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Monday, Mar 14, 2005
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Only skyscraper in Paris, popular with tourists, has dangerous asbestos levels

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The Montparnasse Tower in Paris Monday. (AP Photo/Remy de la Mauviniere)
PARIS (AP) - Experts have discovered varying levels of cancer-causing asbestos on all 60 floors of Paris' Montparnasse Tower, one of Europe's tallest skyscrapers.

Each year, some 600,000 tourists visit the tower for a panoramic view of Paris, and an estimated 5,000 people work there.

News that the tower, which dominates the city's southern skyline, had asbestos hidden above false ceilings and, especially, in a shaft housing cables, elevators and the like, was disclosed Sunday by the weekly Journal du Dimanche.

However, it was apparently an open secret for several years for those involved in the tower's management and experts who conducted risk studies.

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Four floors of the building containing technical facilities and closed to the public were rated "level three" risks for asbestos - the highest, according to Serge Jullineau, head of the inspection company Health Risks Agency which analysed the tower's asbestos levels in the mid-1990s.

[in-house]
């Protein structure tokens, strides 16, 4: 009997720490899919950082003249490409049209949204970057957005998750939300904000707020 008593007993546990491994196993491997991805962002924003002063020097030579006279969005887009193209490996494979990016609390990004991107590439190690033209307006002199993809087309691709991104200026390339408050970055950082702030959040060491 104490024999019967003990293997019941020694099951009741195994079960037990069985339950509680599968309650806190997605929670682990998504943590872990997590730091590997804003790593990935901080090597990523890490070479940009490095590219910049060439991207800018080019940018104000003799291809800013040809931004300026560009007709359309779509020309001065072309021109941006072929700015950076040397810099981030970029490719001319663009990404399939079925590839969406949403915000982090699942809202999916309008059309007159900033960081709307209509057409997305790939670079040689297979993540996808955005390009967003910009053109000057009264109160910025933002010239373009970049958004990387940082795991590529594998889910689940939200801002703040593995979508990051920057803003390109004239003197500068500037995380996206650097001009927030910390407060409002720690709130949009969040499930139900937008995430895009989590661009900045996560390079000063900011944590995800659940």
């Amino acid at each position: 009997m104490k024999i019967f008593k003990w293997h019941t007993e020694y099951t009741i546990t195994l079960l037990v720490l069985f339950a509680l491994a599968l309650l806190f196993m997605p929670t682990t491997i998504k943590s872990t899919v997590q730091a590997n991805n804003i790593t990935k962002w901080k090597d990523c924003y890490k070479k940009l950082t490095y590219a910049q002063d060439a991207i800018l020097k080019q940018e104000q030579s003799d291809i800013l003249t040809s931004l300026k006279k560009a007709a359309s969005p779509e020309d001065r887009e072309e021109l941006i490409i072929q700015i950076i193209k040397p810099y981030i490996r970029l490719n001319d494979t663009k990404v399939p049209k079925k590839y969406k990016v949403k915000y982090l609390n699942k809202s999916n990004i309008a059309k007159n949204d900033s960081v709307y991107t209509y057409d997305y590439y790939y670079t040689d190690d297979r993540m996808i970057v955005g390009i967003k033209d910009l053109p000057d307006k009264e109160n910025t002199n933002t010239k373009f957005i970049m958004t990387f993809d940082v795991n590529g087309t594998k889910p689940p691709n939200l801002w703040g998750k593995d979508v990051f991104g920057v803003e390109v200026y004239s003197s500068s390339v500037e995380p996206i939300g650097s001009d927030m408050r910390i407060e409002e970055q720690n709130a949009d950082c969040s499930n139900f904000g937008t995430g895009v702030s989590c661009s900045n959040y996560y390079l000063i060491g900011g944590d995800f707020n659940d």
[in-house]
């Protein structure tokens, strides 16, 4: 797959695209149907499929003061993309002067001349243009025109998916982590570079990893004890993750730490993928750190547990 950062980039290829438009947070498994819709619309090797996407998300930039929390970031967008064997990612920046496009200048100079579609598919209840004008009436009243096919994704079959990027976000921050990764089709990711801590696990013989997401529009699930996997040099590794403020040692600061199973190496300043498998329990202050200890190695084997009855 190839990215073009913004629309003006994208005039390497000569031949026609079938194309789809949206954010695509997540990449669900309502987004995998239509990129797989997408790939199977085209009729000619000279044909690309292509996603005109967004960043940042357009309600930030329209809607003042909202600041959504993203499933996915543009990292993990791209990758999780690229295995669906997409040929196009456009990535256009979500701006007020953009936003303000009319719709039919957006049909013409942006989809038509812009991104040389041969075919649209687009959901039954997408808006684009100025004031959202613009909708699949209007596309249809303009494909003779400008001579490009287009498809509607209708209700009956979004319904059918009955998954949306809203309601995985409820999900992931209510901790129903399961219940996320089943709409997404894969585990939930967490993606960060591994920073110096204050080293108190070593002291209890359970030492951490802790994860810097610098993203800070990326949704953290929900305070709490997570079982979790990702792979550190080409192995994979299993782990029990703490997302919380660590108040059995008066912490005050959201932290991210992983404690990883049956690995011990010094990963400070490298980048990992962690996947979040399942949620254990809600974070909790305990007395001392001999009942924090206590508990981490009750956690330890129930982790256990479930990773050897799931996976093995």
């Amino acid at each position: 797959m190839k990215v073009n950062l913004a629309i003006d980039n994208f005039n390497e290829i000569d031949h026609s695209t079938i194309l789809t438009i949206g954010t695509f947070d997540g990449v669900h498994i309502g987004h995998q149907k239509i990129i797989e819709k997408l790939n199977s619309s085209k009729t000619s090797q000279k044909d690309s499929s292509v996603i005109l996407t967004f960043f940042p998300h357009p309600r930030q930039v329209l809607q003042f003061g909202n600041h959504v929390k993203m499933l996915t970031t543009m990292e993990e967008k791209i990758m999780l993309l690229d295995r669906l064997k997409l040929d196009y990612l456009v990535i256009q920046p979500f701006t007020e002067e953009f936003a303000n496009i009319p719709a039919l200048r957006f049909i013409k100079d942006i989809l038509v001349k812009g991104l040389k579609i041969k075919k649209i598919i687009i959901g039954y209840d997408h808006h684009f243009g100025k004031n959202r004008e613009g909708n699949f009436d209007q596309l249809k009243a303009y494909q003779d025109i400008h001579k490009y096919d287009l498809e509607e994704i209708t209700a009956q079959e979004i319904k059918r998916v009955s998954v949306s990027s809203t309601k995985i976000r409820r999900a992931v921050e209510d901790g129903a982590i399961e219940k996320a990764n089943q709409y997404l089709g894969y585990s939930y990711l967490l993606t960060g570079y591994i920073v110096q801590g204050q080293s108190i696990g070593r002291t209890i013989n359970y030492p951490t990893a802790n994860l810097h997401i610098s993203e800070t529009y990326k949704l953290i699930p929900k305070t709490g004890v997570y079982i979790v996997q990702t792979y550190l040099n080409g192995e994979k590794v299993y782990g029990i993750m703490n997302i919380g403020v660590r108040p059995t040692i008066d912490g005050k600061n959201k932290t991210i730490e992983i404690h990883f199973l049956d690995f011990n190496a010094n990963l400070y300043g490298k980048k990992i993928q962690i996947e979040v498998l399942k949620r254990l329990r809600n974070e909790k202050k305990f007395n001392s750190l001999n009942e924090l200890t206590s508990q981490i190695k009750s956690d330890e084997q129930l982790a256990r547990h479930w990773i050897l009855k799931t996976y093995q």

Jullineau told the Monday edition of the newspaper Le Parisien that, as things stand, special protective measures are "indispensable" for 4,000 types of maintenance operations.

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Overall, the risks today are "minimal," Jullineau says, but likely to worsen in coming years.

"At every maintenance operation or diverse work that requires moving the drop ceilings, there is a potential risk for occupants" on some floors, Jullineau told Europe-1 radio on Sunday.

Experts quoted Monday by the French news media said two possibilities exist to treat the tower: a full evacuation for at least three years or a 10-year process that would allow the site to stay open during the asbestos removal.

Asbestos, banned in France, was often used in the past to provide insulation in buildings or ships.

The discovery of asbestos in buildings on a Paris university campus caused a scandal in the past. Eight years later, only a portion of the buildings have been treated.

The Montparnasse Tower caused a ruckus when it was built, between 1969 and 1972, because it shot up above the traditional Paris skyline and diverged with the architectural landscape of the city. The building is now widely accepted.

The Canadian Press, 2005

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